The scene in which a truck rolls off the road is one of the saddest, most heartbreaking cinematic images I’ve seen for quite some time, but there’s a mournfulness seeping in throughout this movie, perhaps reflected most by the snowy, barren Montana landscape.

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Katell Quillévéré‘s Heal The Living

10. Heal The Living (Quillévéré): The narrative in this excellent new film by Katell Quillévéré, written by Quillévéré and Gilles Taurand, drifts from one character to another, all of whom are linked together in some way by a dying patient in a hospital and his heart. There are excellent performances and some very persuasive sequences that indicate the strange state that exists between dreams and reality, which are beautifully shot by Tom Harari. There’s also a really lovely soundtrack by Alexandre Desplat that contemplates the images and the delicate nature of the film. A moving, well-considered, subtle study of life, death, grief and hope.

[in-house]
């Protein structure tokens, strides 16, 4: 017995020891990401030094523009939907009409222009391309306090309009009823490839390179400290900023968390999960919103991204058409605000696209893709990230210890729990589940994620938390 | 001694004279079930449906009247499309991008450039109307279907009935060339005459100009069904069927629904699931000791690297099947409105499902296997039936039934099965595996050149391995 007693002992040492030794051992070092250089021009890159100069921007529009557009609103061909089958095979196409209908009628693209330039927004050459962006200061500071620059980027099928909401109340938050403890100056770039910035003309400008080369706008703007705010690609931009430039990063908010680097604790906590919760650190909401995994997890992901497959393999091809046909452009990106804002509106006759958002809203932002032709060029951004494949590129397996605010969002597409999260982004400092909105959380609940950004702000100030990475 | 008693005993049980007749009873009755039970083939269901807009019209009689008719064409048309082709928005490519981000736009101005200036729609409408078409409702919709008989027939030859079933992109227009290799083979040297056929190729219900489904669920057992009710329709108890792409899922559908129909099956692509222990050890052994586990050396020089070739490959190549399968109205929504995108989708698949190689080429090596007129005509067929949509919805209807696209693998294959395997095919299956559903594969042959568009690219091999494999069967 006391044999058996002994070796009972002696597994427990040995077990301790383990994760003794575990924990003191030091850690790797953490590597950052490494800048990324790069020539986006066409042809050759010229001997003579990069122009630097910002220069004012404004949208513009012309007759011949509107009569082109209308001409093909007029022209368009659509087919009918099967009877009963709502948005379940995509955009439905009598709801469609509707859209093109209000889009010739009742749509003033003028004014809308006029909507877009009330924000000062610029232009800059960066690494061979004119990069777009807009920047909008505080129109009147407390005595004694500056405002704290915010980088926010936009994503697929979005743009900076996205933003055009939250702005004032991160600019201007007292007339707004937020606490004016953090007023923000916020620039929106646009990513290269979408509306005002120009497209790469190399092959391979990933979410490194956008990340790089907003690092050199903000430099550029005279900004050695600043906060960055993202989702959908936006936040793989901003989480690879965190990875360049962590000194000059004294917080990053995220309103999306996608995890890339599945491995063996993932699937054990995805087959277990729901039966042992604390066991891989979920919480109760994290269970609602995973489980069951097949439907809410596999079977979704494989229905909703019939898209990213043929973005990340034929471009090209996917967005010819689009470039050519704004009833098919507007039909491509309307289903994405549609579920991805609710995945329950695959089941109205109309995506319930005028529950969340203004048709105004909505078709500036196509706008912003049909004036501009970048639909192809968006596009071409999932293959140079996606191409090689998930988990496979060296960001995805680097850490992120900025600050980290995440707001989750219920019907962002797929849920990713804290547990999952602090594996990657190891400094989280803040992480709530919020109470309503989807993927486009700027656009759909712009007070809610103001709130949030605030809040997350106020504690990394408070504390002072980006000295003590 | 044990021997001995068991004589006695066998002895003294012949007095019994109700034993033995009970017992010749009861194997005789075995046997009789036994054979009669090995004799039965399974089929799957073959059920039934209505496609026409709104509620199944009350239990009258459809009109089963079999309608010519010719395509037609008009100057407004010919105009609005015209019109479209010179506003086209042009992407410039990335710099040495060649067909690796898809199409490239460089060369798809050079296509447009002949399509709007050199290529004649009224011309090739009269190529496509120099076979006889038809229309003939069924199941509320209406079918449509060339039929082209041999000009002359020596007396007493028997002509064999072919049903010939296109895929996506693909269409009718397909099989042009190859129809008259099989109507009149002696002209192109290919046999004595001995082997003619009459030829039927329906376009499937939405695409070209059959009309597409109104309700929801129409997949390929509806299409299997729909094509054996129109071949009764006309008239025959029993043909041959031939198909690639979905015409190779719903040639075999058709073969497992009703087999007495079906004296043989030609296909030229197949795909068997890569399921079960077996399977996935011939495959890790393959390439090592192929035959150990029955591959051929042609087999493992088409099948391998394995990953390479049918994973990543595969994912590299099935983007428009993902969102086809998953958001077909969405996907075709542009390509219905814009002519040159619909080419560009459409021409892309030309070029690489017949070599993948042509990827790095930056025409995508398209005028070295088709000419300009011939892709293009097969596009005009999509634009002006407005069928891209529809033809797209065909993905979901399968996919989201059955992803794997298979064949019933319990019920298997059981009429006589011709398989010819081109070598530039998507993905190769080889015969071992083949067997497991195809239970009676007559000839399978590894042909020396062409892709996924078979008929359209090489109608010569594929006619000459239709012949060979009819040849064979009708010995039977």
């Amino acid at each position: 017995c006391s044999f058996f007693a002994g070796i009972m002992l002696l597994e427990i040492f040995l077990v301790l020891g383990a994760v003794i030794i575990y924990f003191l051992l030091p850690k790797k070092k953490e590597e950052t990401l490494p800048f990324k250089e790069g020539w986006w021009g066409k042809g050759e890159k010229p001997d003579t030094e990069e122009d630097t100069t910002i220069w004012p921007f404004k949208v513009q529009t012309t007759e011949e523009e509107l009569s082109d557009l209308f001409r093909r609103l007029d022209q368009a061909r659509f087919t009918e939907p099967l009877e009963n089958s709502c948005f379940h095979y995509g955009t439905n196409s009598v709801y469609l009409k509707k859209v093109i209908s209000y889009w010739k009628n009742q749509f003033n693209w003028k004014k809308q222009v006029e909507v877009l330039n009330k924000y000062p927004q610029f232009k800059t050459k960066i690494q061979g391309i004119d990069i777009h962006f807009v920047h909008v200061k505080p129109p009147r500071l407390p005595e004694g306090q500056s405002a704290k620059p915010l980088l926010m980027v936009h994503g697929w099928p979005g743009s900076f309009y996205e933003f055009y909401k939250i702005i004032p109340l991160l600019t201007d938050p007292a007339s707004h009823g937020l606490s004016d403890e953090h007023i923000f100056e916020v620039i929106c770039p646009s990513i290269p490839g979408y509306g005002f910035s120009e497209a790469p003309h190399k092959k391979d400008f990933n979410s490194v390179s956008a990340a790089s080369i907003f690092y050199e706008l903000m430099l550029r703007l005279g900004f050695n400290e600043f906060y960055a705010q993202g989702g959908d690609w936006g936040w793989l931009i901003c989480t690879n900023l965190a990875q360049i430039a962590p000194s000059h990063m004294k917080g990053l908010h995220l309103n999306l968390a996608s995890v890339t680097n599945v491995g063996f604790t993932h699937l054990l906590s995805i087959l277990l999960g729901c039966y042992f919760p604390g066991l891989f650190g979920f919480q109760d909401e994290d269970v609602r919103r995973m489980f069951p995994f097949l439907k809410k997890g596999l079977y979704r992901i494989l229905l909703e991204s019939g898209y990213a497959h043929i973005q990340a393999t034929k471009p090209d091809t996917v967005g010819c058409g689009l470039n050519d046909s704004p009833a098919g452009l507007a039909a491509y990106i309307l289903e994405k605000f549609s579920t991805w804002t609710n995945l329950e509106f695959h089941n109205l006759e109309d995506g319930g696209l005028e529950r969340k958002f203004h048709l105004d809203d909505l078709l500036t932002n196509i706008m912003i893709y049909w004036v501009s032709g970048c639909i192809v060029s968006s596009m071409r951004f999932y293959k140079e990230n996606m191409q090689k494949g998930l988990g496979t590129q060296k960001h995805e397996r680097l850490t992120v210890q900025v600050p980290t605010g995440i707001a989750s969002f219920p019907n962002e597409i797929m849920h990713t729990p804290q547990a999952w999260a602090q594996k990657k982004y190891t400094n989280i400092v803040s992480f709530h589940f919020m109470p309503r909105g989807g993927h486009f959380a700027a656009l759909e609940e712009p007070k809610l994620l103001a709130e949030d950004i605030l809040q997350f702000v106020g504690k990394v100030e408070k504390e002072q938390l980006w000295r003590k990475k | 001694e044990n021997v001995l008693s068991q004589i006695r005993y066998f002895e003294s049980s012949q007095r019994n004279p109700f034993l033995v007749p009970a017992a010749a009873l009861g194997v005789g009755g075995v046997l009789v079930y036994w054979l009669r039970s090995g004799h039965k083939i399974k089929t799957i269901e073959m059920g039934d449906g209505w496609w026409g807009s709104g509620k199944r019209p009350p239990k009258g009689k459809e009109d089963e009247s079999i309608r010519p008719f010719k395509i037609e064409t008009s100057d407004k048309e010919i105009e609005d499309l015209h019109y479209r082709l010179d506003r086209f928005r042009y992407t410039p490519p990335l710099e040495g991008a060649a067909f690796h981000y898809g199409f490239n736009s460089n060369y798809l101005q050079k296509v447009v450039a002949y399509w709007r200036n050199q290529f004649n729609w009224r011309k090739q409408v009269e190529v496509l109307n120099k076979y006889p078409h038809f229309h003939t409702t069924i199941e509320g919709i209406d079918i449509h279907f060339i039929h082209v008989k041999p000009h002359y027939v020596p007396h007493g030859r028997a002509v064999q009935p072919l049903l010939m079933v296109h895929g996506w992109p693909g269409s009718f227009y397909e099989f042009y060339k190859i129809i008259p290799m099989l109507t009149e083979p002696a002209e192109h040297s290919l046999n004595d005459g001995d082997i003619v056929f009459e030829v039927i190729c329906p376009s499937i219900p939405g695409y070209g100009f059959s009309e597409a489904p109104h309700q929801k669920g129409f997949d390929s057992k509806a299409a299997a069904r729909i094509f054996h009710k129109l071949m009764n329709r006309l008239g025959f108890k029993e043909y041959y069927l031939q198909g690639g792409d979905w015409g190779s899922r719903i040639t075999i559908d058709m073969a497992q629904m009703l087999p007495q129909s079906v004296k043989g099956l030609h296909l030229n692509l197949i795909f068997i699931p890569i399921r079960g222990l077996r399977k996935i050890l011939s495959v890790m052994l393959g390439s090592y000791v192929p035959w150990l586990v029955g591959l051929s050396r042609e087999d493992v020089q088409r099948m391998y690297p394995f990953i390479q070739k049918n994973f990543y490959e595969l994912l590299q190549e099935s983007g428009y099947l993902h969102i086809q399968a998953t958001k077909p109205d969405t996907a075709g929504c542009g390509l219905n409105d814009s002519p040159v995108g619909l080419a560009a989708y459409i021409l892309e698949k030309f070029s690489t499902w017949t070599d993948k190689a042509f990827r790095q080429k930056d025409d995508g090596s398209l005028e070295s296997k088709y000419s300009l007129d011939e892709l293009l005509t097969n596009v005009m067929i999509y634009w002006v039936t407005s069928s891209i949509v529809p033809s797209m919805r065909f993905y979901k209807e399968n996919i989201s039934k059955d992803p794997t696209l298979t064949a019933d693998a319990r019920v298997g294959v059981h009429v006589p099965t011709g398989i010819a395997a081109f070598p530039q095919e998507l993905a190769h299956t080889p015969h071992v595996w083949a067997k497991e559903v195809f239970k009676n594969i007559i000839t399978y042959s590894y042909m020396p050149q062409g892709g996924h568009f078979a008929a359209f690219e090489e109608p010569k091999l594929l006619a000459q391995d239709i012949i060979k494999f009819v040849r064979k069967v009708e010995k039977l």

9. Personal Shopper (Assayas): A difficult film to pin down, as it comfortably slips between genres without much in the way of fuss. It is on the one hand an existential drama largely set within the fashion industry and the celebrity world, though it’s apparent from the off that Assayas wishes to deglamorise fashion, or at least the purchasing of it (if not the actual act of wearing). It’s also a chiller, a genuinely unnerving ghost story and a psychosexual thriller that leaves its fantastical phenomena mostly unexplained – we see and ‘hear’ the same things that Maureen hears, but even by the end it’s still unclear whether we’re supposed to believe in these interactions or judge Kristen Stewart’s character as someone who is a) able to communicate with the dead or b) coming apart at the seams. Fun to pick apart, and it’s a superb central performance by Stewart.